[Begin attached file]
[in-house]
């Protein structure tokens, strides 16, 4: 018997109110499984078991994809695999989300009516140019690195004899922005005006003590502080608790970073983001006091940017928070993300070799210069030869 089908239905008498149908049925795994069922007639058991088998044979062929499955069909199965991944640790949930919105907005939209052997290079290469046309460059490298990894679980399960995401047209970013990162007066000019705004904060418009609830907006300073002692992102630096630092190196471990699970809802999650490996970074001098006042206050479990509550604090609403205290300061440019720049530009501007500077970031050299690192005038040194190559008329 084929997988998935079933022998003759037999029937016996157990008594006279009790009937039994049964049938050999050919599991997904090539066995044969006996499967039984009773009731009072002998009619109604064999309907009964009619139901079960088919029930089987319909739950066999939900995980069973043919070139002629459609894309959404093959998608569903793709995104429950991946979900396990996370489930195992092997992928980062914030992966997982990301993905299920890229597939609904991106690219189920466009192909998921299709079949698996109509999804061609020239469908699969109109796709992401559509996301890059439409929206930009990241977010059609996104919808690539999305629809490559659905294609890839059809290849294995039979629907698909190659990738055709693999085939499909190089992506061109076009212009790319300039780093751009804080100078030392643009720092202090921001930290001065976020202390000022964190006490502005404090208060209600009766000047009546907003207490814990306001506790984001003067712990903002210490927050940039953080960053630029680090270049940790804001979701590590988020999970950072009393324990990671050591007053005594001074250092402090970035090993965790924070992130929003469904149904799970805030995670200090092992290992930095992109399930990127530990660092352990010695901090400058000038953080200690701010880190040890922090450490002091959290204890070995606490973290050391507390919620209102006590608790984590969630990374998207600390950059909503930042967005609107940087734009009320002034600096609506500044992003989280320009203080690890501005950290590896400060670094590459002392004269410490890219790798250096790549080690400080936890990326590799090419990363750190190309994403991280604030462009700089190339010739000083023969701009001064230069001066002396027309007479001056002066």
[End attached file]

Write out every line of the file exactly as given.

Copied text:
[in-house]
């Protein structure tokens, strides 16, 4: 018997109110499984078991994809695999989300009516140019690195004899922005005006003590502080608790970073983001006091940017928070993300070799210069030869 089908239905008498149908049925795994069922007639058991088998044979062929499955069909199965991944640790949930919105907005939209052997290079290469046309460059490298990894679980399960995401047209970013990162007066000019705004904060418009609830907006300073002692992102630096630092190196471990699970809802999650490996970074001098006042206050479990509550604090609403205290300061440019720049530009501007500077970031050299690192005038040194190559008329 084929997988998935079933022998003759037999029937016996157990008594006279009790009937039994049964049938050999050919599991997904090539066995044969006996499967039984009773009731009072002998009619109604064999309907009964009619139901079960088919029930089987319909739950066999939900995980069973043919070139002629459609894309959404093959998608569903793709995104429950991946979900396990996370489930195992092997992928980062914030992966997982990301993905299920890229597939609904991106690219189920466009192909998921299709079949698996109509999804061609020239469908699969109109796709992401559509996301890059439409929206930009990241977010059609996104919808690539999305629809490559659905294609890839059809290849294995039979629907698909190659990738055709693999085939499909190089992506061109076009212009790319300039780093751009804080100078030392643009720092202090921001930290001065976020202390000022964190006490502005404090208060209600009766000047009546907003207490814990306001506790984001003067712990903002210490927050940039953080960053630029680090270049940790804001979701590590988020999970950072009393324990990671050591007053005594001074250092402090970035090993965790924070992130929003469904149904799970805030995670200090092992290992930095992109399930990127530990660092352990010695901090400058000038953080200690701010880190040890922090450490002091959290204890070995606490973290050391507390919620209102006590608790984590969630990374998207600390950059909503930042967005609107940087734009009320002034600096609506500044992003989280320009203080690890501005950290590896400060670094590459002392004269410490890219790798250096790549080690400080936890990326590799090419990363750190190309994403991280604030462009700089190339010739000083023969701009001064230069001066002396027309007479001056002066």